Sunday, 10 June 2012
90/111 - Less Than Zero by Bret Easton Ellis
The narrator, Clay, is back for Christmas in L.A. and everyone around him is so cool and detached and removed from everything. Always on shitloads of drugs. Never feeling anything but there is always some sort of anguish bubbling below the surface. Nothing means anything, nothing is out of bounds or beyond reproach.
I really can't stand this sort of writing (at least Charles Bukowski is funny sometimes). Rich, white kids suffering from rich, white-people problems. So so fucking dull and uninteresting.
I read American Psycho a few years ago and I also found that incredibly dull (makes a much better film), however at least there was some satire in there, too. This book seemed to be about proving that you can have nothing in your life and witness incredibly bleak and terrible events without them affecting you. And what does that prove, or show? Is such a level of detachment really something that's worth aspiring towards?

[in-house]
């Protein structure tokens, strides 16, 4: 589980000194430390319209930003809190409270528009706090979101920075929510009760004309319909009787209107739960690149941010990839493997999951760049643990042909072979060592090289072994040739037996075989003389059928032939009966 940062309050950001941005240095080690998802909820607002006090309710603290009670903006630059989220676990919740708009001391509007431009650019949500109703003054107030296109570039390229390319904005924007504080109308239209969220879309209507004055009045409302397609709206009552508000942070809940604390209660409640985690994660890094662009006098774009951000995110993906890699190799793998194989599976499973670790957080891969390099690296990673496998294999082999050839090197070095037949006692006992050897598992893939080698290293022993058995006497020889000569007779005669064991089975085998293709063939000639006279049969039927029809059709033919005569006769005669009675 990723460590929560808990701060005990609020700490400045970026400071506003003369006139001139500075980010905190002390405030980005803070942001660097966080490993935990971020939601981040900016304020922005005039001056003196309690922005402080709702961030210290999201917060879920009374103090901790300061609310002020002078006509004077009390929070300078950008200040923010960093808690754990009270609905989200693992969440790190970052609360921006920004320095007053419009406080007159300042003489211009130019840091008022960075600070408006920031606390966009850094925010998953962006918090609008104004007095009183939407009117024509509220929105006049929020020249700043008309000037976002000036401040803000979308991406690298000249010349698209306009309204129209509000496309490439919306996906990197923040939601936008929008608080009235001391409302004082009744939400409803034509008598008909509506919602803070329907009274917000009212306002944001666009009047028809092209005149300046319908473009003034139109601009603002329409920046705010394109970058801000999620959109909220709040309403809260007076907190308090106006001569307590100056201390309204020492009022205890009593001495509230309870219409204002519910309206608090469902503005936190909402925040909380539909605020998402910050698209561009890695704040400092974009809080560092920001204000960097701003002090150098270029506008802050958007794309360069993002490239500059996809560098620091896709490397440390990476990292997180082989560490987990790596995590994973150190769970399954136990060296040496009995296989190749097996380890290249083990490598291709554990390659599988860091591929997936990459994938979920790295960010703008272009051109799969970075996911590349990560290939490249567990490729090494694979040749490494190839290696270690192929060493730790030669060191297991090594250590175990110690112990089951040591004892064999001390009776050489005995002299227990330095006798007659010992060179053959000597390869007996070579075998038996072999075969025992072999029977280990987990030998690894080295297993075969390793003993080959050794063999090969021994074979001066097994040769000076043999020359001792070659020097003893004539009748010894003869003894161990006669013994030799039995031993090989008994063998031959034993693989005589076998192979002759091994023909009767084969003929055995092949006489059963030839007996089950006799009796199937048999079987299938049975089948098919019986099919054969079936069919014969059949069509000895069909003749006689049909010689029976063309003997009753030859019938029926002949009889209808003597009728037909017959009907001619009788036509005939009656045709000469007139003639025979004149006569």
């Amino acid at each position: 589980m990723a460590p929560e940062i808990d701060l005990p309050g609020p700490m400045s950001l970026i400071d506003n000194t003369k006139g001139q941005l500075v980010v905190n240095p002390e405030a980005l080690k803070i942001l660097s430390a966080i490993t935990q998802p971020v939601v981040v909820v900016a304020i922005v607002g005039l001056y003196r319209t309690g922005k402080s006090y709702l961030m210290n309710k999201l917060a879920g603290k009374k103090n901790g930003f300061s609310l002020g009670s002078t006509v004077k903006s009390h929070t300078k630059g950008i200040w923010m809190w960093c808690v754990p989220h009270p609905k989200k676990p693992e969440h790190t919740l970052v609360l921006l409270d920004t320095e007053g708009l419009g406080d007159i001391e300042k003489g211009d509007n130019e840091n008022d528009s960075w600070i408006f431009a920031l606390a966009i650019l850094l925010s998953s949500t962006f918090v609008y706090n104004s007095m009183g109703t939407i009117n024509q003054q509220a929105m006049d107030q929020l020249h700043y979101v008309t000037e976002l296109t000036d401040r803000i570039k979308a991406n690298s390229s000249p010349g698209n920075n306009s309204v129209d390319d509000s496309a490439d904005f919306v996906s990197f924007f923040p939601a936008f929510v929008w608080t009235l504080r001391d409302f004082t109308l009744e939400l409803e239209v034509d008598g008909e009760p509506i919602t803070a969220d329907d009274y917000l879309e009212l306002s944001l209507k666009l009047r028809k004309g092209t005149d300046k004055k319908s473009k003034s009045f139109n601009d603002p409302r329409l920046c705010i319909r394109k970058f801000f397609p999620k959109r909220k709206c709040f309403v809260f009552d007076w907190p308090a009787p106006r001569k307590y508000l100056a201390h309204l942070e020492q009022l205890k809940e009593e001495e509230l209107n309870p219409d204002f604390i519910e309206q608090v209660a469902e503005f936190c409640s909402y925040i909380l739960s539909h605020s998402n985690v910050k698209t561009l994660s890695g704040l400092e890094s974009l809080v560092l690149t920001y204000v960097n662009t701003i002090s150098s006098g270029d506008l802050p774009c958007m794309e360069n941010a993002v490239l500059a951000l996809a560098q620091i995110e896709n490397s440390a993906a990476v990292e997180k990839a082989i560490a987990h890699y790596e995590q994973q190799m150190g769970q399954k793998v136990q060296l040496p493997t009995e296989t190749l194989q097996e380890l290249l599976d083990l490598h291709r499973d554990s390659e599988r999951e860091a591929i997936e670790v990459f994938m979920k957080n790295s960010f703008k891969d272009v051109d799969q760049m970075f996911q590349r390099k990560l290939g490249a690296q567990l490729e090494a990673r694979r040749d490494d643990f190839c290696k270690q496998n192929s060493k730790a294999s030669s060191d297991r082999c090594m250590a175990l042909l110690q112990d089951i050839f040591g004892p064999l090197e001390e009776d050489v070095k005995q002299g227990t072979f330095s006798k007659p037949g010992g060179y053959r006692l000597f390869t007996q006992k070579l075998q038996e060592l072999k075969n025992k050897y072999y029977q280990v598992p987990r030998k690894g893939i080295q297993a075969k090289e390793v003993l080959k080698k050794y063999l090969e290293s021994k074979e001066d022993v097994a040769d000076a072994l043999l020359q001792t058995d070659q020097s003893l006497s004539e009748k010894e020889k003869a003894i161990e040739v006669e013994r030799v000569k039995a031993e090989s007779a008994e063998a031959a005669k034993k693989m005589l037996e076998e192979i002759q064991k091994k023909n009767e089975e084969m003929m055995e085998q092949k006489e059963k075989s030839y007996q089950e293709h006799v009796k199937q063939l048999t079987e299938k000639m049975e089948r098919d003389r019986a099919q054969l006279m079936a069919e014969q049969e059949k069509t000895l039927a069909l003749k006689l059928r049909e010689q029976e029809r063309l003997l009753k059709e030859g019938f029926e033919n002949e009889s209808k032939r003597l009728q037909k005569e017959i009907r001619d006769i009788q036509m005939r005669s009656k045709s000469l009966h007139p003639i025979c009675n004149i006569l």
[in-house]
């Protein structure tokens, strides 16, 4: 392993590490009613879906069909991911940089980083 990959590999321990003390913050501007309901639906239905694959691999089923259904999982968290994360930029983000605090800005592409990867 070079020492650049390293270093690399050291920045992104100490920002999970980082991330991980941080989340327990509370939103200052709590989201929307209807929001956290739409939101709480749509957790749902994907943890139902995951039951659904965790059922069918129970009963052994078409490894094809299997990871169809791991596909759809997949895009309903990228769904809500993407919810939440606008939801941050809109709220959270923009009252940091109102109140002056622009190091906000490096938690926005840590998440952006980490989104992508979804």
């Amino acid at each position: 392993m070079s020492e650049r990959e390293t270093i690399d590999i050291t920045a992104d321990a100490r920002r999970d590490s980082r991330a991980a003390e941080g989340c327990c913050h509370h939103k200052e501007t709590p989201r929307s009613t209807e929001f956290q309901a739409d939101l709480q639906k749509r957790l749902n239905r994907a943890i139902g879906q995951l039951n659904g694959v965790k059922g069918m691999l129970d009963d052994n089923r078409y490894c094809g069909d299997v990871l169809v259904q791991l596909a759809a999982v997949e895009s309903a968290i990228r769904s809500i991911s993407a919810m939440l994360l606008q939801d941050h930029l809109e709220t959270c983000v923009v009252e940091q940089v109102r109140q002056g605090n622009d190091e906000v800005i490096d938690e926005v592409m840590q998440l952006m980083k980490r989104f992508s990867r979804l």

Nothing wrong with the writing, that was fine. But if I wanted to read about a load of self-involved, self-indulgent fuckwits then I don't have to look much further than beyond my own doorstep. I can do without reading about them on top of it all. And I know what people will say - that I didn't 'get' it, that it's supposed to be about boredom and nothingness and the abyss. Steaming load of crap. Ugh.
Not sure what to read next, but it won't be hard to find something more enjoyable. I can say with certainty that this will be my last Bret Easton Ellis book.